LG plans to mass-produce flexible 19-inch E-Paper

Samsung may have completely abandoned the business of E-Paper production. However, that doesn’t mean that E-Paper is necessarily dead. LG has opted to begin producing 19-inch flexible E-Paper.

E-Paper is a thin, flexible sheet of plastic-like material that is capable of displaying images, videos, and text. It can be rewritten (refreshed) thousands of times over the span of its lifetime. There are many different forms of E-Paper that exist currently. They include E-Ink and Gyricon. The E-Ink version is made by Lucent and uses thin, plastic, flexible transistors and Polymer LEDs (light emitting diodes).

There is also a 9.7-inch version in the works. According to Gizmodo via SEC, “LG's going to be "mass producing" the two screens, according to an SEC filing dug up by PC World, and even with Amazon boss Jeff Bezo's comments that a color Kindle is "still some ways out," we all know that it's inevitable.”

This technology could potentially bring us into the era of Harry Potter-like Newspapers with moving images. It could do so because it can create Newspapers that are small and portable -- like standard Newspapers, and it is big enough to remain easy to read for the average user. A great benefit is that it could be more “green” because people could pay for a subscription and be sent a flexible E-Paper one time.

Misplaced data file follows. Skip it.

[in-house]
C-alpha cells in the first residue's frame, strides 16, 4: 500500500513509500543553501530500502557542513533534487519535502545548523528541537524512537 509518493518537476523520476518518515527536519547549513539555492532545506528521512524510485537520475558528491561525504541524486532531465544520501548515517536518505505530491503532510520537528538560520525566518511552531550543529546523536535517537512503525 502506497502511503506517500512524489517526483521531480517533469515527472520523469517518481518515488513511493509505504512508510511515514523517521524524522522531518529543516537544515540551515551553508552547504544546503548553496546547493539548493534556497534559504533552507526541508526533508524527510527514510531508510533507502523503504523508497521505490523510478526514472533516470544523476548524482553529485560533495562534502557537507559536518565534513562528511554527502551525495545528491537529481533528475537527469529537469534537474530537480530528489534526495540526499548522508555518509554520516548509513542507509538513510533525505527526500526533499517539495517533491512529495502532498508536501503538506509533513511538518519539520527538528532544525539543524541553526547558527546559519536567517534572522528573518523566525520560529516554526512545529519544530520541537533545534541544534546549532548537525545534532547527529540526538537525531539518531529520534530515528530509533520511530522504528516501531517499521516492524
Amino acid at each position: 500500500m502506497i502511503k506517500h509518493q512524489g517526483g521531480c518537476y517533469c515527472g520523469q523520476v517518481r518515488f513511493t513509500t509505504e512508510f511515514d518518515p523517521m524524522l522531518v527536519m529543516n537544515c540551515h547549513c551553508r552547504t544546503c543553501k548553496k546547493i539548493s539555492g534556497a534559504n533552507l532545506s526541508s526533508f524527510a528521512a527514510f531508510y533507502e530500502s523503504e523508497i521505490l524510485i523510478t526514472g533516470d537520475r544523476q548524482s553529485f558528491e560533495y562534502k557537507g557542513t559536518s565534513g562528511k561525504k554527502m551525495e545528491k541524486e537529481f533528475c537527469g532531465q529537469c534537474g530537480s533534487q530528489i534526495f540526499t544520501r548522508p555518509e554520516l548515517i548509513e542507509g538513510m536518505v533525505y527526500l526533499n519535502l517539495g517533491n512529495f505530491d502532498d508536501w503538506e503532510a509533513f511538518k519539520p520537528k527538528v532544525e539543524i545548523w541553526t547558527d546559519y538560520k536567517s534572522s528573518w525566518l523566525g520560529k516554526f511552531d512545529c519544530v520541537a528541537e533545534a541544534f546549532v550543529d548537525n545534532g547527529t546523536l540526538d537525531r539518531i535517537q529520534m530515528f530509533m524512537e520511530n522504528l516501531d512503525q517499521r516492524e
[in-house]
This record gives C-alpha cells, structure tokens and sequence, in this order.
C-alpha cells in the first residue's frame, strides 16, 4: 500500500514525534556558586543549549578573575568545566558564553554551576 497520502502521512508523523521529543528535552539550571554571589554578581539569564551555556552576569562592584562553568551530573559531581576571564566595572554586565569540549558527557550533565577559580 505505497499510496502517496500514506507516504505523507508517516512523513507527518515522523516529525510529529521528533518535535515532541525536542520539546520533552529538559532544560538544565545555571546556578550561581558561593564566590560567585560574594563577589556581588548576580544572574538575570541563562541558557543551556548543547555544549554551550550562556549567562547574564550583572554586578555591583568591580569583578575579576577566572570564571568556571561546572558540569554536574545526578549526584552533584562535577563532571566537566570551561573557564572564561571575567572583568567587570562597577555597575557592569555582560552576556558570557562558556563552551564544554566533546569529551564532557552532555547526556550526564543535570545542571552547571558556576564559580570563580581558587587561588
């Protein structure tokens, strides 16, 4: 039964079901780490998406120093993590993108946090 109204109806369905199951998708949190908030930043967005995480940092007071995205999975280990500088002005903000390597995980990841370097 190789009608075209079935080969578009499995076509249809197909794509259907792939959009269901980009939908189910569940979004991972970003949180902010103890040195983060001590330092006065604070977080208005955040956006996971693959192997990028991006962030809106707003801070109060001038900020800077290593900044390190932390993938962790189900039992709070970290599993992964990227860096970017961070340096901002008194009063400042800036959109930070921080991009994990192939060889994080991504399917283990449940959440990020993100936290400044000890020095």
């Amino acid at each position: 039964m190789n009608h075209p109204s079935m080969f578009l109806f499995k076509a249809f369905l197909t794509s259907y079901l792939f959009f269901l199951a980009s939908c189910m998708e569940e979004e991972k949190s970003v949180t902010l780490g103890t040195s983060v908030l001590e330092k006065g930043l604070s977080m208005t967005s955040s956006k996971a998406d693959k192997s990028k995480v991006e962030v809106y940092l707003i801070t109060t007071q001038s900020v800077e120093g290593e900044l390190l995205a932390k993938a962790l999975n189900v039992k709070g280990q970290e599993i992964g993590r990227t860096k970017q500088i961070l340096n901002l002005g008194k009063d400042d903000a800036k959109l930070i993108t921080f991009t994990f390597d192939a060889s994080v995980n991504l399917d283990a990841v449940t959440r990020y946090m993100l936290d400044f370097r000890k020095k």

The E-Paper would then be updated daily with the newest version of the Newspaper. It could also allow you to view video stories right from the Newspaper. Gizmodo states that this E-Paper display weighs 130g and is only 0.3mm thick. The light weight, small size, and flexibility would make E-Paper very convenient for those that are constantly on the go.

The only major concerns with this technology are battery life and cost. Although, battery life could be extended if power is only required to update the display and then it gets turned off. Only time will tell if the battery life is truly a problem. Cost would likely be prohibitive initially because of the fact that the technology is newer and hasn’t yet gone main stream.

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